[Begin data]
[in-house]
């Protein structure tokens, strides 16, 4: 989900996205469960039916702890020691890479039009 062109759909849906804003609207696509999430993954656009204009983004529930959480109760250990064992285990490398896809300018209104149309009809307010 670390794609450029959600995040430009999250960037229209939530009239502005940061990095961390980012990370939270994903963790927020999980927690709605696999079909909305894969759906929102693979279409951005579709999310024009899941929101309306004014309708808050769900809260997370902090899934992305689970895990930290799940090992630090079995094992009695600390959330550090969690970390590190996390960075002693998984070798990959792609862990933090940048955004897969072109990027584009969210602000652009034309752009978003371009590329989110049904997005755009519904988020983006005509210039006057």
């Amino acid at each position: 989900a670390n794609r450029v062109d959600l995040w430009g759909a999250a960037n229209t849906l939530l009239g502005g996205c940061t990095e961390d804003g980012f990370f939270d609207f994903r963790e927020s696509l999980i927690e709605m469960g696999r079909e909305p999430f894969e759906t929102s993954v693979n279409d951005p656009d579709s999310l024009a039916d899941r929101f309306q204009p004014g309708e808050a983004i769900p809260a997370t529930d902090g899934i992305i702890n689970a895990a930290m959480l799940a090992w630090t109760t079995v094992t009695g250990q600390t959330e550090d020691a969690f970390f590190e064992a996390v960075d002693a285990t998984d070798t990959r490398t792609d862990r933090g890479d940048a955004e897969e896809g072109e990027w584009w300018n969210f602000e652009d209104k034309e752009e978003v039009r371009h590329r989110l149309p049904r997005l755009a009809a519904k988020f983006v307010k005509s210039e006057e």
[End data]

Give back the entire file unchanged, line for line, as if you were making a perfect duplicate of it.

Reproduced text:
[in-house]
């Protein structure tokens, strides 16, 4: 989900996205469960039916702890020691890479039009 062109759909849906804003609207696509999430993954656009204009983004529930959480109760250990064992285990490398896809300018209104149309009809307010 670390794609450029959600995040430009999250960037229209939530009239502005940061990095961390980012990370939270994903963790927020999980927690709605696999079909909305894969759906929102693979279409951005579709999310024009899941929101309306004014309708808050769900809260997370902090899934992305689970895990930290799940090992630090079995094992009695600390959330550090969690970390590190996390960075002693998984070798990959792609862990933090940048955004897969072109990027584009969210602000652009034309752009978003371009590329989110049904997005755009519904988020983006005509210039006057």
């Amino acid at each position: 989900a670390n794609r450029v062109d959600l995040w430009g759909a999250a960037n229209t849906l939530l009239g502005g996205c940061t990095e961390d804003g980012f990370f939270d609207f994903r963790e927020s696509l999980i927690e709605m469960g696999r079909e909305p999430f894969e759906t929102s993954v693979n279409d951005p656009d579709s999310l024009a039916d899941r929101f309306q204009p004014g309708e808050a983004i769900p809260a997370t529930d902090g899934i992305i702890n689970a895990a930290m959480l799940a090992w630090t109760t079995v094992t009695g250990q600390t959330e550090d020691a969690f970390f590190e064992a996390v960075d002693a285990t998984d070798t990959r490398t792609d862990r933090g890479d940048a955004e897969e896809g072109e990027w584009w300018n969210f602000e652009d209104k034309e752009e978003v039009r371009h590329r989110l149309p049904r997005l755009a009809a519904k988020f983006v307010k005509s210039e006057e």